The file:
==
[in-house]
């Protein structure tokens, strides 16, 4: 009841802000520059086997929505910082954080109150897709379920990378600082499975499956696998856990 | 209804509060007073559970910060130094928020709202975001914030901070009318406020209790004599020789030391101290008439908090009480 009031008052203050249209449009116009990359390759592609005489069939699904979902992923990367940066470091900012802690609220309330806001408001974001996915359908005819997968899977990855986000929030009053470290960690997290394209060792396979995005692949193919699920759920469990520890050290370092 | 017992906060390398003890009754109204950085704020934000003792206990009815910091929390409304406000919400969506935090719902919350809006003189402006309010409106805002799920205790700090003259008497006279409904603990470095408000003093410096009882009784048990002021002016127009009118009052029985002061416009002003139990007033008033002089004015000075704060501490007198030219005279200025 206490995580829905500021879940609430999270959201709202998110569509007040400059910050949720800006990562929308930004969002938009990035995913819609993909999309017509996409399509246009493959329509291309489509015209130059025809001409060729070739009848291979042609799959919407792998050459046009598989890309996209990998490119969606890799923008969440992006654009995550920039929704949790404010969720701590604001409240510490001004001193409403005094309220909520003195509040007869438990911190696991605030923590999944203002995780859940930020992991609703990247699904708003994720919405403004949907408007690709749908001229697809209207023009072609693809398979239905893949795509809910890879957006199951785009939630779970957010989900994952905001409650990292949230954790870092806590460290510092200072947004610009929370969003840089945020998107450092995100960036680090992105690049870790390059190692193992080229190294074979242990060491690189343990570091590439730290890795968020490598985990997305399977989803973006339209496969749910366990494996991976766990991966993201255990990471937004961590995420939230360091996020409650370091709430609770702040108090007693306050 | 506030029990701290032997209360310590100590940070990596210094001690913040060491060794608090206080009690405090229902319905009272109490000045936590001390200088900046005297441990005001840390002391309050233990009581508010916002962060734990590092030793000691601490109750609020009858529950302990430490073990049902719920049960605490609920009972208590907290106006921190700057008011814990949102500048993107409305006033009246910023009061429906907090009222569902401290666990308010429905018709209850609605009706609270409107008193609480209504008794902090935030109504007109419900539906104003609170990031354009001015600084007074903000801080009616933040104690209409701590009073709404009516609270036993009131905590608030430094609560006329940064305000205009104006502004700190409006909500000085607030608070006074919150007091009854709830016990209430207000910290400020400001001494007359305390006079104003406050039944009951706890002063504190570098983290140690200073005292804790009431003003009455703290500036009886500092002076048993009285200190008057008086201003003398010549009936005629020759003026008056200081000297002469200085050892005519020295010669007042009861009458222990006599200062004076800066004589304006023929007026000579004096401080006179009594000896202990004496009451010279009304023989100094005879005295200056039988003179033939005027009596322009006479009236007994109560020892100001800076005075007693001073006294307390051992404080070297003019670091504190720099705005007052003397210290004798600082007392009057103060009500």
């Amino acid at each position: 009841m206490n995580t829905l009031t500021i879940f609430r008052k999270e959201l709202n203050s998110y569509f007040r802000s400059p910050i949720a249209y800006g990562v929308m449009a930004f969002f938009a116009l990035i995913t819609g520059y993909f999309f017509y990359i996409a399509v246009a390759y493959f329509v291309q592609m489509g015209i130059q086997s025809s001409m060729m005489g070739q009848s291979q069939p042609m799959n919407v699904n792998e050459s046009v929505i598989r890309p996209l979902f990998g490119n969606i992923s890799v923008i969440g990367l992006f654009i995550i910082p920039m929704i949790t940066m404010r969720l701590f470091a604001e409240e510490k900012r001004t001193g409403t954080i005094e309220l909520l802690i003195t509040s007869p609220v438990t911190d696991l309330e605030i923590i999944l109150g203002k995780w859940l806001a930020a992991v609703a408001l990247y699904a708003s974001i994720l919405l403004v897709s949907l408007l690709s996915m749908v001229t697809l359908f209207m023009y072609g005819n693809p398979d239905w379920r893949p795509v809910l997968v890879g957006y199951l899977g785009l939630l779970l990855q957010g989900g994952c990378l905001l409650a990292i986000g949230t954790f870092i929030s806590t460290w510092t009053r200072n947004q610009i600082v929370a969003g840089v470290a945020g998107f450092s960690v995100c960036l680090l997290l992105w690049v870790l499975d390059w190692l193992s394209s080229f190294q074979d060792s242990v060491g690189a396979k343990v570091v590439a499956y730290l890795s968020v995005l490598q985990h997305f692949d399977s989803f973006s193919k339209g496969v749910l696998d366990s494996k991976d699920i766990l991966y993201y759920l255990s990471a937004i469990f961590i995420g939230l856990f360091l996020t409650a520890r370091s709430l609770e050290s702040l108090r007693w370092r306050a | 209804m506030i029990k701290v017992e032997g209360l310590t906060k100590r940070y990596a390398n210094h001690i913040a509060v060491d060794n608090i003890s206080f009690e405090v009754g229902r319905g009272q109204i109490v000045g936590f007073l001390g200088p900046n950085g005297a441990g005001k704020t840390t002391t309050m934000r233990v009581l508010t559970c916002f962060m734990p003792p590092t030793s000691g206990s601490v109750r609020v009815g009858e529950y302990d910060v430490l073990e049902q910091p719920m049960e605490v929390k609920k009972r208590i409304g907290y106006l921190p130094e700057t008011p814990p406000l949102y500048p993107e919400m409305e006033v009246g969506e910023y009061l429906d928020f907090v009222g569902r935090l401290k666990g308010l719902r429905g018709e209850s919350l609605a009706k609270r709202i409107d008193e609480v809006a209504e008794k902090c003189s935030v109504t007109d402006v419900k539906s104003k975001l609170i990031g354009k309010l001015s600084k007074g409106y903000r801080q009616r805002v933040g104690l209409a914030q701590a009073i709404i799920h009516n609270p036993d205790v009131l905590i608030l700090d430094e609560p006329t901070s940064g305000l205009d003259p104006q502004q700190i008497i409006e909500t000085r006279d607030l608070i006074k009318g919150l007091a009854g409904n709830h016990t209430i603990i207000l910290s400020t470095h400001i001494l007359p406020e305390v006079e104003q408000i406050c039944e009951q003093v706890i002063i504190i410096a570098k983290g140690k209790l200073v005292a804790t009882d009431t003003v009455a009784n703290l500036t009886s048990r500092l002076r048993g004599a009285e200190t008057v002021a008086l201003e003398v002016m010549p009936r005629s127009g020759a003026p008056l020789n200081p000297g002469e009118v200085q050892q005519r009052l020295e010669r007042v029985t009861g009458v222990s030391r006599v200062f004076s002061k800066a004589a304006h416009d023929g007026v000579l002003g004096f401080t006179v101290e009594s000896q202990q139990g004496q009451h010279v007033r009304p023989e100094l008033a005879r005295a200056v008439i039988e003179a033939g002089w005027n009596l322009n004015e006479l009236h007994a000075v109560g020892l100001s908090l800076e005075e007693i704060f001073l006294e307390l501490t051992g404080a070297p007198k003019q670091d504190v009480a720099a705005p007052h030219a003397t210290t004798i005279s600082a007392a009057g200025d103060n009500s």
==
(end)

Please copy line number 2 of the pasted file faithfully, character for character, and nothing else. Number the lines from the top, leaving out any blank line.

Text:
């Protein structure tokens, strides 16, 4: 009841802000520059086997929505910082954080109150897709379920990378600082499975499956696998856990 | 209804509060007073559970910060130094928020709202975001914030901070009318406020209790004599020789030391101290008439908090009480 009031008052203050249209449009116009990359390759592609005489069939699904979902992923990367940066470091900012802690609220309330806001408001974001996915359908005819997968899977990855986000929030009053470290960690997290394209060792396979995005692949193919699920759920469990520890050290370092 | 017992906060390398003890009754109204950085704020934000003792206990009815910091929390409304406000919400969506935090719902919350809006003189402006309010409106805002799920205790700090003259008497006279409904603990470095408000003093410096009882009784048990002021002016127009009118009052029985002061416009002003139990007033008033002089004015000075704060501490007198030219005279200025 206490995580829905500021879940609430999270959201709202998110569509007040400059910050949720800006990562929308930004969002938009990035995913819609993909999309017509996409399509246009493959329509291309489509015209130059025809001409060729070739009848291979042609799959919407792998050459046009598989890309996209990998490119969606890799923008969440992006654009995550920039929704949790404010969720701590604001409240510490001004001193409403005094309220909520003195509040007869438990911190696991605030923590999944203002995780859940930020992991609703990247699904708003994720919405403004949907408007690709749908001229697809209207023009072609693809398979239905893949795509809910890879957006199951785009939630779970957010989900994952905001409650990292949230954790870092806590460290510092200072947004610009929370969003840089945020998107450092995100960036680090992105690049870790390059190692193992080229190294074979242990060491690189343990570091590439730290890795968020490598985990997305399977989803973006339209496969749910366990494996991976766990991966993201255990990471937004961590995420939230360091996020409650370091709430609770702040108090007693306050 | 506030029990701290032997209360310590100590940070990596210094001690913040060491060794608090206080009690405090229902319905009272109490000045936590001390200088900046005297441990005001840390002391309050233990009581508010916002962060734990590092030793000691601490109750609020009858529950302990430490073990049902719920049960605490609920009972208590907290106006921190700057008011814990949102500048993107409305006033009246910023009061429906907090009222569902401290666990308010429905018709209850609605009706609270409107008193609480209504008794902090935030109504007109419900539906104003609170990031354009001015600084007074903000801080009616933040104690209409701590009073709404009516609270036993009131905590608030430094609560006329940064305000205009104006502004700190409006909500000085607030608070006074919150007091009854709830016990209430207000910290400020400001001494007359305390006079104003406050039944009951706890002063504190570098983290140690200073005292804790009431003003009455703290500036009886500092002076048993009285200190008057008086201003003398010549009936005629020759003026008056200081000297002469200085050892005519020295010669007042009861009458222990006599200062004076800066004589304006023929007026000579004096401080006179009594000896202990004496009451010279009304023989100094005879005295200056039988003179033939005027009596322009006479009236007994109560020892100001800076005075007693001073006294307390051992404080070297003019670091504190720099705005007052003397210290004798600082007392009057103060009500």